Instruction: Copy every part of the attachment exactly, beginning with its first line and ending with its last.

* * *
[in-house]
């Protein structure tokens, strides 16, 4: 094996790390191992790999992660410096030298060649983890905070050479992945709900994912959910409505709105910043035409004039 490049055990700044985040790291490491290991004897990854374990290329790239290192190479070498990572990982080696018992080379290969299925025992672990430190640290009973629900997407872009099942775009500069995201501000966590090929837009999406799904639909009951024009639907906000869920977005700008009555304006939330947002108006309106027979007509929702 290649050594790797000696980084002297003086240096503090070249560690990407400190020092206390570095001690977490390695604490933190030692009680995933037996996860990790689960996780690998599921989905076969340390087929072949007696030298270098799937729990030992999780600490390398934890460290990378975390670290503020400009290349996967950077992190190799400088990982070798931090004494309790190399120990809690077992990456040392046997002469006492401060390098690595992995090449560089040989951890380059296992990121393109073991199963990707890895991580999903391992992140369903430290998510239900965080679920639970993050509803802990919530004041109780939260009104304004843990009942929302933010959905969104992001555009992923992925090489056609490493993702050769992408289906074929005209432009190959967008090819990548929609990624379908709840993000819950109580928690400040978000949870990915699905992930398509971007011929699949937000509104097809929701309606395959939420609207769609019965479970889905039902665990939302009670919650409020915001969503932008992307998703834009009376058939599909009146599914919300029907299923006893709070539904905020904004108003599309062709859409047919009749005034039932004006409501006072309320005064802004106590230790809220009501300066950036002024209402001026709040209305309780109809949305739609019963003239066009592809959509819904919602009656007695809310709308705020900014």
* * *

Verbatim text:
[in-house]
């Protein structure tokens, strides 16, 4: 094996790390191992790999992660410096030298060649983890905070050479992945709900994912959910409505709105910043035409004039 490049055990700044985040790291490491290991004897990854374990290329790239290192190479070498990572990982080696018992080379290969299925025992672990430190640290009973629900997407872009099942775009500069995201501000966590090929837009999406799904639909009951024009639907906000869920977005700008009555304006939330947002108006309106027979007509929702 290649050594790797000696980084002297003086240096503090070249560690990407400190020092206390570095001690977490390695604490933190030692009680995933037996996860990790689960996780690998599921989905076969340390087929072949007696030298270098799937729990030992999780600490390398934890460290990378975390670290503020400009290349996967950077992190190799400088990982070798931090004494309790190399120990809690077992990456040392046997002469006492401060390098690595992995090449560089040989951890380059296992990121393109073991199963990707890895991580999903391992992140369903430290998510239900965080679920639970993050509803802990919530004041109780939260009104304004843990009942929302933010959905969104992001555009992923992925090489056609490493993702050769992408289906074929005209432009190959967008090819990548929609990624379908709840993000819950109580928690400040978000949870990915699905992930398509971007011929699949937000509104097809929701309606395959939420609207769609019965479970889905039902665990939302009670919650409020915001969503932008992307998703834009009376058939599909009146599914919300029907299923006893709070539904905020904004108003599309062709859409047919009749005034039932004006409501006072309320005064802004106590230790809220009501300066950036002024209402001026709040209305309780109809949305739609019963003239066009592809959509819904919602009656007695809310709308705020900014």